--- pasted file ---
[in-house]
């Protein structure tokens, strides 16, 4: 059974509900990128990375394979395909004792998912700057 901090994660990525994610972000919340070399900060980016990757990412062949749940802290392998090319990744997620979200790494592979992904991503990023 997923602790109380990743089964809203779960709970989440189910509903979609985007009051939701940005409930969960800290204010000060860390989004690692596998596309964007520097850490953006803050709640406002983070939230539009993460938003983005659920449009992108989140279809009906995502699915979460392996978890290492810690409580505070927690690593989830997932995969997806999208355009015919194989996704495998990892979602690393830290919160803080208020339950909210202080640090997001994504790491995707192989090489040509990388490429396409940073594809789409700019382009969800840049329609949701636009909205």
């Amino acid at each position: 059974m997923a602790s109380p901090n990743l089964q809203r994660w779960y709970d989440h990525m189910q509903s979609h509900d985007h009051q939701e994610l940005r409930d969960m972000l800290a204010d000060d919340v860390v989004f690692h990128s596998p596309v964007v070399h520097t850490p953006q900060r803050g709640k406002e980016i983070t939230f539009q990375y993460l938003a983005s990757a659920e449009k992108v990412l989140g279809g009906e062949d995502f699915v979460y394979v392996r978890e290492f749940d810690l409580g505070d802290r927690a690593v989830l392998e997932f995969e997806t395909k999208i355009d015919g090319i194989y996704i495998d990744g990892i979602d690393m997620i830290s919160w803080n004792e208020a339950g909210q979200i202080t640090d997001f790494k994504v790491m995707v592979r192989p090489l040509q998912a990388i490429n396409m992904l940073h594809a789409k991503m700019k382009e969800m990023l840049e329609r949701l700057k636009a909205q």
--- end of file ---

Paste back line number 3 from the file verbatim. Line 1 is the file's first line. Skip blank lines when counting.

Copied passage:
């Amino acid at each position: 059974m997923a602790s109380p901090n990743l089964q809203r994660w779960y709970d989440h990525m189910q509903s979609h509900d985007h009051q939701e994610l940005r409930d969960m972000l800290a204010d000060d919340v860390v989004f690692h990128s596998p596309v964007v070399h520097t850490p953006q900060r803050g709640k406002e980016i983070t939230f539009q990375y993460l938003a983005s990757a659920e449009k992108v990412l989140g279809g009906e062949d995502f699915v979460y394979v392996r978890e290492f749940d810690l409580g505070d802290r927690a690593v989830l392998e997932f995969e997806t395909k999208i355009d015919g090319i194989y996704i495998d990744g990892i979602d690393m997620i830290s919160w803080n004792e208020a339950g909210q979200i202080t640090d997001f790494k994504v790491m995707v592979r192989p090489l040509q998912a990388i490429n396409m992904l940073h594809a789409k991503m700019k382009e969800m990023l840049e329609r949701l700057k636009a909205q």